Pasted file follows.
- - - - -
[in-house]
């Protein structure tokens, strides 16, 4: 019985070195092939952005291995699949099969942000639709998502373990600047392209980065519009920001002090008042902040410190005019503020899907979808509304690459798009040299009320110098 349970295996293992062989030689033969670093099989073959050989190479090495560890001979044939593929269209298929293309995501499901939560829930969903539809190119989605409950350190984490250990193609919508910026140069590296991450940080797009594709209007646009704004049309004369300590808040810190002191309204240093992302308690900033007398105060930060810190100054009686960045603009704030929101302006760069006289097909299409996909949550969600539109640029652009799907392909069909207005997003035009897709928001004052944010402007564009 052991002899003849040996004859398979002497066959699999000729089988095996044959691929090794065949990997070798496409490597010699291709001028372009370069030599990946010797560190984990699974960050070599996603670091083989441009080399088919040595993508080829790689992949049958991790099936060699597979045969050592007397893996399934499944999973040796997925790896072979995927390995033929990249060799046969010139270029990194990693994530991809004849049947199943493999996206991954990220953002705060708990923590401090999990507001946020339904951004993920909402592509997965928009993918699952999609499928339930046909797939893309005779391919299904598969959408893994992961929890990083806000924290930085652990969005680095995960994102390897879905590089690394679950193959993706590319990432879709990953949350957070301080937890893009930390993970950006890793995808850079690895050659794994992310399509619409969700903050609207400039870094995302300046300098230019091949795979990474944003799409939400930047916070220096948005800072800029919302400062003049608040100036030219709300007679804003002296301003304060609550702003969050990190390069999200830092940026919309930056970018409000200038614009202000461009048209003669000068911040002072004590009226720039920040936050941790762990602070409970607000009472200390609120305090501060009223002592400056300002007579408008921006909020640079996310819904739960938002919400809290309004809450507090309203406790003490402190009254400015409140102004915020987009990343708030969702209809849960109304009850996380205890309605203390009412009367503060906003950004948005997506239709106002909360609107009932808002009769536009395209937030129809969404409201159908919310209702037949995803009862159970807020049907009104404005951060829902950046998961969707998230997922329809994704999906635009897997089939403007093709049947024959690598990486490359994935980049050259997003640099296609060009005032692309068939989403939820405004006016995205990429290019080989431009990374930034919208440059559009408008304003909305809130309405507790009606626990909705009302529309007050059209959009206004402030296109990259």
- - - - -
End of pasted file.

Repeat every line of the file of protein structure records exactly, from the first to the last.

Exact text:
[in-house]
């Protein structure tokens, strides 16, 4: 019985070195092939952005291995699949099969942000639709998502373990600047392209980065519009920001002090008042902040410190005019503020899907979808509304690459798009040299009320110098 349970295996293992062989030689033969670093099989073959050989190479090495560890001979044939593929269209298929293309995501499901939560829930969903539809190119989605409950350190984490250990193609919508910026140069590296991450940080797009594709209007646009704004049309004369300590808040810190002191309204240093992302308690900033007398105060930060810190100054009686960045603009704030929101302006760069006289097909299409996909949550969600539109640029652009799907392909069909207005997003035009897709928001004052944010402007564009 052991002899003849040996004859398979002497066959699999000729089988095996044959691929090794065949990997070798496409490597010699291709001028372009370069030599990946010797560190984990699974960050070599996603670091083989441009080399088919040595993508080829790689992949049958991790099936060699597979045969050592007397893996399934499944999973040796997925790896072979995927390995033929990249060799046969010139270029990194990693994530991809004849049947199943493999996206991954990220953002705060708990923590401090999990507001946020339904951004993920909402592509997965928009993918699952999609499928339930046909797939893309005779391919299904598969959408893994992961929890990083806000924290930085652990969005680095995960994102390897879905590089690394679950193959993706590319990432879709990953949350957070301080937890893009930390993970950006890793995808850079690895050659794994992310399509619409969700903050609207400039870094995302300046300098230019091949795979990474944003799409939400930047916070220096948005800072800029919302400062003049608040100036030219709300007679804003002296301003304060609550702003969050990190390069999200830092940026919309930056970018409000200038614009202000461009048209003669000068911040002072004590009226720039920040936050941790762990602070409970607000009472200390609120305090501060009223002592400056300002007579408008921006909020640079996310819904739960938002919400809290309004809450507090309203406790003490402190009254400015409140102004915020987009990343708030969702209809849960109304009850996380205890309605203390009412009367503060906003950004948005997506239709106002909360609107009932808002009769536009395209937030129809969404409201159908919310209702037949995803009862159970807020049907009104404005951060829902950046998961969707998230997922329809994704999906635009897997089939403007093709049947024959690598990486490359994935980049050259997003640099296609060009005032692309068939989403939820405004006016995205990429290019080989431009990374930034919208440059559009408008304003909305809130309405507790009606626990909705009302529309007050059209959009206004402030296109990259």